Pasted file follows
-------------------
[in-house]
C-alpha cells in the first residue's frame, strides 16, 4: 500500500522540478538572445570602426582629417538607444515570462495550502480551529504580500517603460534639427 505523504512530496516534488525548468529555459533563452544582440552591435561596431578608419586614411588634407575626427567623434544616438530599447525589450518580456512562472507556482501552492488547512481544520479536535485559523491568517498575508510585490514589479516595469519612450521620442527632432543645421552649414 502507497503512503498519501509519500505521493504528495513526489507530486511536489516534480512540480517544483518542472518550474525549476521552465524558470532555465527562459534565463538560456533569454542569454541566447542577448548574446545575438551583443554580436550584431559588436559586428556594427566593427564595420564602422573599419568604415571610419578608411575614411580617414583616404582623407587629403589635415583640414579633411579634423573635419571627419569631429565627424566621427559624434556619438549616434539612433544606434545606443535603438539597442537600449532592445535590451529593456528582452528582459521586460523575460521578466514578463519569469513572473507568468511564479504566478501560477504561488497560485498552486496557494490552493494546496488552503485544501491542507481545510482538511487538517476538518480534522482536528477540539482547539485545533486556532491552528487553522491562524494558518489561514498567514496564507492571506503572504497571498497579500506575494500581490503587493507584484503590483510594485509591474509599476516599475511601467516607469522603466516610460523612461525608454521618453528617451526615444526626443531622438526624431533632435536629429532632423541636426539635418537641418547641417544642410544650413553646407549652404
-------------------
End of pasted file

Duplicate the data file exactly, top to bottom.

[in-house]
C-alpha cells in the first residue's frame, strides 16, 4: 500500500522540478538572445570602426582629417538607444515570462495550502480551529504580500517603460534639427 505523504512530496516534488525548468529555459533563452544582440552591435561596431578608419586614411588634407575626427567623434544616438530599447525589450518580456512562472507556482501552492488547512481544520479536535485559523491568517498575508510585490514589479516595469519612450521620442527632432543645421552649414 502507497503512503498519501509519500505521493504528495513526489507530486511536489516534480512540480517544483518542472518550474525549476521552465524558470532555465527562459534565463538560456533569454542569454541566447542577448548574446545575438551583443554580436550584431559588436559586428556594427566593427564595420564602422573599419568604415571610419578608411575614411580617414583616404582623407587629403589635415583640414579633411579634423573635419571627419569631429565627424566621427559624434556619438549616434539612433544606434545606443535603438539597442537600449532592445535590451529593456528582452528582459521586460523575460521578466514578463519569469513572473507568468511564479504566478501560477504561488497560485498552486496557494490552493494546496488552503485544501491542507481545510482538511487538517476538518480534522482536528477540539482547539485545533486556532491552528487553522491562524494558518489561514498567514496564507492571506503572504497571498497579500506575494500581490503587493507584484503590483510594485509591474509599476516599475511601467516607469522603466516610460523612461525608454521618453528617451526615444526626443531622438526624431533632435536629429532632423541636426539635418537641418547641417544642410544650413553646407549652404